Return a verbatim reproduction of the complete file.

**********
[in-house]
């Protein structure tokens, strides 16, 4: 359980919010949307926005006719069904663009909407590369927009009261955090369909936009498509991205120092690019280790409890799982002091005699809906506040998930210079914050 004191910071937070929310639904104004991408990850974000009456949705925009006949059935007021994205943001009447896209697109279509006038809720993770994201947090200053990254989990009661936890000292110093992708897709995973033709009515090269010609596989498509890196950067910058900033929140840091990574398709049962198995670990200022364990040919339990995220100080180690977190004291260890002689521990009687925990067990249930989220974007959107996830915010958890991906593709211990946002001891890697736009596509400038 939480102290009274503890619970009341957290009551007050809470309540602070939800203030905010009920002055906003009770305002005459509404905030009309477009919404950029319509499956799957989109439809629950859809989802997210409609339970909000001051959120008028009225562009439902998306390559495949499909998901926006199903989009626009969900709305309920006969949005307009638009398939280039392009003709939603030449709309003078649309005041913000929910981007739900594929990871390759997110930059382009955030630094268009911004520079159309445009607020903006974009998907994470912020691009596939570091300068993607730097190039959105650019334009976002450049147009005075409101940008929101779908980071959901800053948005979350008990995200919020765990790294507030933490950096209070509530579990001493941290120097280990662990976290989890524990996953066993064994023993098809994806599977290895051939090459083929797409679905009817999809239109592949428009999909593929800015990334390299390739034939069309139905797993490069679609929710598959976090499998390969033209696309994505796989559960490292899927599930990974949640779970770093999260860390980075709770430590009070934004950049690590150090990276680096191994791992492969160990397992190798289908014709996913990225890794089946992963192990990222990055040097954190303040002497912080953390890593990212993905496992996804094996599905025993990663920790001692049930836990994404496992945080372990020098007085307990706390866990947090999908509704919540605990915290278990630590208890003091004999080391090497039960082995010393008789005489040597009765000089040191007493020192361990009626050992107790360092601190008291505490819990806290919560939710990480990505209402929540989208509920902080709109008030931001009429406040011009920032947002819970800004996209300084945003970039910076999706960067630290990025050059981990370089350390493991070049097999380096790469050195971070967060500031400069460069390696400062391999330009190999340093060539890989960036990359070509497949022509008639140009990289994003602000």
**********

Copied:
[in-house]
């Protein structure tokens, strides 16, 4: 359980919010949307926005006719069904663009909407590369927009009261955090369909936009498509991205120092690019280790409890799982002091005699809906506040998930210079914050 004191910071937070929310639904104004991408990850974000009456949705925009006949059935007021994205943001009447896209697109279509006038809720993770994201947090200053990254989990009661936890000292110093992708897709995973033709009515090269010609596989498509890196950067910058900033929140840091990574398709049962198995670990200022364990040919339990995220100080180690977190004291260890002689521990009687925990067990249930989220974007959107996830915010958890991906593709211990946002001891890697736009596509400038 939480102290009274503890619970009341957290009551007050809470309540602070939800203030905010009920002055906003009770305002005459509404905030009309477009919404950029319509499956799957989109439809629950859809989802997210409609339970909000001051959120008028009225562009439902998306390559495949499909998901926006199903989009626009969900709305309920006969949005307009638009398939280039392009003709939603030449709309003078649309005041913000929910981007739900594929990871390759997110930059382009955030630094268009911004520079159309445009607020903006974009998907994470912020691009596939570091300068993607730097190039959105650019334009976002450049147009005075409101940008929101779908980071959901800053948005979350008990995200919020765990790294507030933490950096209070509530579990001493941290120097280990662990976290989890524990996953066993064994023993098809994806599977290895051939090459083929797409679905009817999809239109592949428009999909593929800015990334390299390739034939069309139905797993490069679609929710598959976090499998390969033209696309994505796989559960490292899927599930990974949640779970770093999260860390980075709770430590009070934004950049690590150090990276680096191994791992492969160990397992190798289908014709996913990225890794089946992963192990990222990055040097954190303040002497912080953390890593990212993905496992996804094996599905025993990663920790001692049930836990994404496992945080372990020098007085307990706390866990947090999908509704919540605990915290278990630590208890003091004999080391090497039960082995010393008789005489040597009765000089040191007493020192361990009626050992107790360092601190008291505490819990806290919560939710990480990505209402929540989208509920902080709109008030931001009429406040011009920032947002819970800004996209300084945003970039910076999706960067630290990025050059981990370089350390493991070049097999380096790469050195971070967060500031400069460069390696400062391999330009190999340093060539890989960036990359070509497949022509008639140009990289994003602000």